I bashed myself not the system
Sophie Cornish MBE, 53, is the co-founder of shopping website Not On The High Street, which had sales of £165 million last year. Sophie is mum to Ollie, 21 and Honor, 19. She’s executive director of new lifestyle business Busby & Fox.
Every now and then, that crushing ‘why on earth would they want to listen to me?’ feeling hits me.
I might be about to address 500 people, or just leading a routine meeting. Looking back, I’ve suffered from imposter syndrome most of my life.
At school, I didn’t feel clever enough, sporty enough, or pretty enough. I learned a lot from my mum, the novelist Penny Vincenzi. She taught me and my three sisters that some people are going to be successful, so it might as well be you! And yet every novel’s publication day brought her the terror that this one, this time, was going to bomb.
I didn’t go to university, and in the Eighties I worked on magazines as a beauty writer. Colleagues were generous with training and encouragement and I learned, for a while, to believe in myself.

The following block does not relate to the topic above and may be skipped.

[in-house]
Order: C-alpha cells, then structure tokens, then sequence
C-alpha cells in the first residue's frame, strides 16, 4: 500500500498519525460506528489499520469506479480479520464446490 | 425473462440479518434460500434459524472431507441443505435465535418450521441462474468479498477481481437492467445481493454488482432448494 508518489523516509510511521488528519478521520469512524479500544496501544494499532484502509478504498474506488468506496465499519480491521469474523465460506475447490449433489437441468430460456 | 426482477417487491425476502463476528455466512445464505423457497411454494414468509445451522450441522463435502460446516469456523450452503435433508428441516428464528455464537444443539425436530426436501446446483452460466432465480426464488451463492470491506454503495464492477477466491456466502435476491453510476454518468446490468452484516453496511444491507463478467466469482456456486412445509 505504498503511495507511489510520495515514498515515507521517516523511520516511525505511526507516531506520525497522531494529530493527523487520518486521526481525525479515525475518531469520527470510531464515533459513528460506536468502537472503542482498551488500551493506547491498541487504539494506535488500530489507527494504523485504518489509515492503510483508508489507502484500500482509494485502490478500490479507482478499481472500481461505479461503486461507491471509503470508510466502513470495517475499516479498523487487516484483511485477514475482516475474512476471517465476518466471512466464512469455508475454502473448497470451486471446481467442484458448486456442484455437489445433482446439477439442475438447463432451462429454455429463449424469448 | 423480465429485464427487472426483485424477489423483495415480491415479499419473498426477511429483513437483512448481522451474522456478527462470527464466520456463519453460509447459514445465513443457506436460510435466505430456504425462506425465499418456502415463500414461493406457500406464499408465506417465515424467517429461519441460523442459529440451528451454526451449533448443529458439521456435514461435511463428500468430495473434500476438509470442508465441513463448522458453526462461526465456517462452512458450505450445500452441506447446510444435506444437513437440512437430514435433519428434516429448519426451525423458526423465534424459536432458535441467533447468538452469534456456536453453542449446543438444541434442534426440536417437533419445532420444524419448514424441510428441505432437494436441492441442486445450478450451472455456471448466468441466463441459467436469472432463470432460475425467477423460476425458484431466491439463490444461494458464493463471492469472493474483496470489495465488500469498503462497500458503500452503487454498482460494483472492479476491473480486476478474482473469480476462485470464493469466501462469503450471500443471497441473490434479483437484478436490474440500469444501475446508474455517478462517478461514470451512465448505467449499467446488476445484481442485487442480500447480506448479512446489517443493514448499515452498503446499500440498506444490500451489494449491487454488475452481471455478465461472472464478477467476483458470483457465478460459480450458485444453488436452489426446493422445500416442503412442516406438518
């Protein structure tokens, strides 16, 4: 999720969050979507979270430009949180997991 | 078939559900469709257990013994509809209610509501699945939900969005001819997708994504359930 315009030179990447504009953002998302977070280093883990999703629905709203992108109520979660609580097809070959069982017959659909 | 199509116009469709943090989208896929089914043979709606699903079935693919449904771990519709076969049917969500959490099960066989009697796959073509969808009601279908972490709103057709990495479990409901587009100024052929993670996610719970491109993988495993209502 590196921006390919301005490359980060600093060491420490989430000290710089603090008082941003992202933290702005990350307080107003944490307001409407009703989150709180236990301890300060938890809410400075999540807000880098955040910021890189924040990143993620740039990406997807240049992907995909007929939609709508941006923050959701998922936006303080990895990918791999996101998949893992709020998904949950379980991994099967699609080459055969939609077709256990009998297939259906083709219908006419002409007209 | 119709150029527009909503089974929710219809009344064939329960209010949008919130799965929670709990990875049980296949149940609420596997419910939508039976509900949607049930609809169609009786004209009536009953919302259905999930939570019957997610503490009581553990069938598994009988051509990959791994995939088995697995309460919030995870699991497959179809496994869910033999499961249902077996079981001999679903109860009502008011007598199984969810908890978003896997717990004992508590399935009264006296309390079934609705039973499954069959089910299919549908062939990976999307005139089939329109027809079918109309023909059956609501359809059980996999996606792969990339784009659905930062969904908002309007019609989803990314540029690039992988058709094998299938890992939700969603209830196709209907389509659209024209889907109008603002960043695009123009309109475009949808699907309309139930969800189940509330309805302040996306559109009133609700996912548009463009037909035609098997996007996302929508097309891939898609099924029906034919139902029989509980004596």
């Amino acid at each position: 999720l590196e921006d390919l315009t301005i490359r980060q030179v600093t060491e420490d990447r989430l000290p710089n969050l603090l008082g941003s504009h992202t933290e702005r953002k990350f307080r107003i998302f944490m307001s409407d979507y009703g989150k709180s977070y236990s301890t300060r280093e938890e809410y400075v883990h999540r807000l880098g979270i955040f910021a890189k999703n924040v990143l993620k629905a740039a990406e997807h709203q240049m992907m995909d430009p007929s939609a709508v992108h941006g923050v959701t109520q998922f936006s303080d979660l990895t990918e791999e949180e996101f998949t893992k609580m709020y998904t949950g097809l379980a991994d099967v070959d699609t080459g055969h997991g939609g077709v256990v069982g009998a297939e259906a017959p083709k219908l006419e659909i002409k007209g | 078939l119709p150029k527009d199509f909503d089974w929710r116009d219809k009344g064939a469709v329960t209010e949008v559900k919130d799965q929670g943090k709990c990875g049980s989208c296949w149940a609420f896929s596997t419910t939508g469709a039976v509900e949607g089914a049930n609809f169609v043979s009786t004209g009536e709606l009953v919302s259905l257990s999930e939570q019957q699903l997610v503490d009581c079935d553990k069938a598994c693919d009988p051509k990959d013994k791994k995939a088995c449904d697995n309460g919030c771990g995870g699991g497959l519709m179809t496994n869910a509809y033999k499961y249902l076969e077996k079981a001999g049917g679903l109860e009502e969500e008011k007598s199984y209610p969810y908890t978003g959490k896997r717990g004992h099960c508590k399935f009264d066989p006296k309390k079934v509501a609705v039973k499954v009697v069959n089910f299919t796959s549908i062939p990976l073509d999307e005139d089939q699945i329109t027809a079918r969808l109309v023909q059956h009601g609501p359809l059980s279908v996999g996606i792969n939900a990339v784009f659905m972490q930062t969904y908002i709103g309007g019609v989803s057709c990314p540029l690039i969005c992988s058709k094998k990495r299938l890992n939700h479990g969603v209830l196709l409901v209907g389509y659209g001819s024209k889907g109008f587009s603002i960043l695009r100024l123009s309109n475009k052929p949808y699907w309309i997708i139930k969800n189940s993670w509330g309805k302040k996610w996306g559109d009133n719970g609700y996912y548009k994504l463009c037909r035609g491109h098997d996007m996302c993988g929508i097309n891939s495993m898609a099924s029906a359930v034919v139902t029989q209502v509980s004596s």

Then I moved into advertising. The more I got promoted, the more I found myself holding my breath, waiting to be caught out. All the jargon and hype made little sense to me — but instead of criticising the system, I assumed that was a failing on my part.
Around the same time, I became a mother. I remember being told I wasn’t going to get a promised pay rise now I was pregnant again. Such was my lack of self-belief that — to my eternal shame —I just nodded and agreed.
Then Holly Tucker and I set up Not On The High Street in 2006. It was my first venture outside advertising, and I was surprised to find I felt more confident than ever — unstoppable, even. Suddenly there was no right way to do things, no establishment to live up to. It was only when the business got bigger, and I had to deal with people more traditionally educated and qualified, that I felt it all creeping back.
Eventually, though, I got to realise (most of the time) that we’re all pretty much as clever as each other, but with different talents and motivations.
I know now that growing businesses is my talent, and I’m lucky to do what I love. And I do believe self-doubt abates as you get older — at 53, I’m finally getting there.
I questioned why i was invited